See what students say:


Asked why they chose the Mike Ilitch School of Business at Wayne State, most MBAs cite the affordability and convenience of the program. The school offers classes at its 203-acre main campus in Midtown Detroit, the Oakland Center in Farmington Hills and online; students extol these “convenient campus locations to choose from” and appreciate that “every MBA course can be taken at your choice of the two campuses or online.” Evening classes and “a very flexible online class schedule” further help to facilitate the busy schedules of WSU MBAs, the great majority of whom work full-time while pursuing their degrees.

A “good finance” program and a strong local alumni network are among the other assets cited by students here. MBAs also point out that “WSU is an urban research-centered school,” so “if you were interested in being a researcher, there are some great opportunities here.” The downtown campus is “set in an urban environment” that “helps students get an education above and beyond classroom lectures,” and because some adjunct “professors who teach the MBA classes work for local companies,” participation in the program “is great for networking,” not only with instructors but also with working classmates. Professors, students tell us, “have a nice mix of textbook-to-real world experience and knowledge… many published works and a few were either a CEO or high-ranking executive at a successful company. They challenge us to become better students but make themselves available to assist us in accomplishing our goals.”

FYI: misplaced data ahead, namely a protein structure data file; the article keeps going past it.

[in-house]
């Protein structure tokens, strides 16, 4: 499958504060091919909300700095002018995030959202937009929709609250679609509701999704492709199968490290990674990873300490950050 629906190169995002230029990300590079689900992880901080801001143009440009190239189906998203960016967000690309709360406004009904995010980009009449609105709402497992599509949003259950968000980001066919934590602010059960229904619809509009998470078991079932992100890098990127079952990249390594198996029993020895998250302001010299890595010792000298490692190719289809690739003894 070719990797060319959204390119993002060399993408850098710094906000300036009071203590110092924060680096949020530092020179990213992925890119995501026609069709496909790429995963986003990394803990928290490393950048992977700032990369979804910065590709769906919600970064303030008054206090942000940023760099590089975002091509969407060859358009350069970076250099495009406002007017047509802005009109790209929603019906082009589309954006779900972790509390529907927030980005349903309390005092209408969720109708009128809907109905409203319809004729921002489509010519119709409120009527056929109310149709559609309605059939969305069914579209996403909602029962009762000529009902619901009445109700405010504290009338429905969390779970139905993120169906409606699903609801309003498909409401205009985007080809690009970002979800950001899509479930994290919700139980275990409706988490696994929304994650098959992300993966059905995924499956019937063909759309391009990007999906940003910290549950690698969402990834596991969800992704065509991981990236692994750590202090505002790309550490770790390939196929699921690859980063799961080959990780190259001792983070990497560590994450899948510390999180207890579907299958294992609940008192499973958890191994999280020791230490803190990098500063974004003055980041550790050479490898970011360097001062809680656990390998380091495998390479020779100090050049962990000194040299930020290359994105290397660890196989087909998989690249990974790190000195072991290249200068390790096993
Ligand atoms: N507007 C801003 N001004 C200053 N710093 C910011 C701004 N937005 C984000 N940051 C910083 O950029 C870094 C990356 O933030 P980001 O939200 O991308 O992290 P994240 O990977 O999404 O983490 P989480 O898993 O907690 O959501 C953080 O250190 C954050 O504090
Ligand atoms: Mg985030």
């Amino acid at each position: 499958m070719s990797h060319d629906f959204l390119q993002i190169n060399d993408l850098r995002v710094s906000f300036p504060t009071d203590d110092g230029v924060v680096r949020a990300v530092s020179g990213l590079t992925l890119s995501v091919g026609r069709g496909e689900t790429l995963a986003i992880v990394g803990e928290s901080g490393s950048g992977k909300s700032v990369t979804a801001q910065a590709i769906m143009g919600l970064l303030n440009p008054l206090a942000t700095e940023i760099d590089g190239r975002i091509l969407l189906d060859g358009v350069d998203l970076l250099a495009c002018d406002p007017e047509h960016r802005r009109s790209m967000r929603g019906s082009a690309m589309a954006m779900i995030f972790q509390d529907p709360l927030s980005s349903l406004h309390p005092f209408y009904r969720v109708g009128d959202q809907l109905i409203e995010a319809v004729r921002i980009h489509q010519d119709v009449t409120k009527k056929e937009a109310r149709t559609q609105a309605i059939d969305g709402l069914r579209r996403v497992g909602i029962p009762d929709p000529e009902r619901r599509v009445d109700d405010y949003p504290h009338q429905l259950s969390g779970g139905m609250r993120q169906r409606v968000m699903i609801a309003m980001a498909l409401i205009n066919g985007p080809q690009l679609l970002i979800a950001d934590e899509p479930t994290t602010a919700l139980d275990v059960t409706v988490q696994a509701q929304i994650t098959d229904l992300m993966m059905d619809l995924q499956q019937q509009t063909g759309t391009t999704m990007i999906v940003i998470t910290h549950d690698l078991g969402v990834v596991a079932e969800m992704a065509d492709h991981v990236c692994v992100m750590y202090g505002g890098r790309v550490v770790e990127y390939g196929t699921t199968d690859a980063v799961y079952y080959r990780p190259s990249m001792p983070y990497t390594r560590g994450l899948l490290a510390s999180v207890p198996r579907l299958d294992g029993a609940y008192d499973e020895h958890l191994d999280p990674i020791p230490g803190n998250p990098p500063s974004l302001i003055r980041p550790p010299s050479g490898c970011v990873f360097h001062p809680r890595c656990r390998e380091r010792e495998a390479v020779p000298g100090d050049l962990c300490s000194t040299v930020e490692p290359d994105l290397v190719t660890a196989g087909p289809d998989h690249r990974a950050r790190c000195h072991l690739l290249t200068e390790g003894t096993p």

On the downside, some instructors have not yet figured out how to maximize the online course format even as it grows more popular with students. “Though some professors structure their in-class and online courses very, very well, this is not the norm at this school,” one student explains. In many cases, “all we get are three to four-hour lectures, a talking head, and PowerPoint. The professors generally record their in-class lectures so we can’t hear the students’ questions,” which students describe as “very annoying. It makes it hard to stay interested and focused.” Some here also feel that the curriculum could use some revamping to place “more emphasis on core subjects and less on electives. Currently there is a 50/50 split.”

Contact & Visit

Admissions Office Contact

Kiantee Rupert
Assistant Dean of Graduate Programs

Graduate Programs Office
5201 Cass Avenue, 103 Prentis
Detroit, MI 48202
United States





Applicants: 439
Acceptance Rate: 26%
Average Undergrad GPA 3.25
Years Work Experience: 3
Average Age: 26



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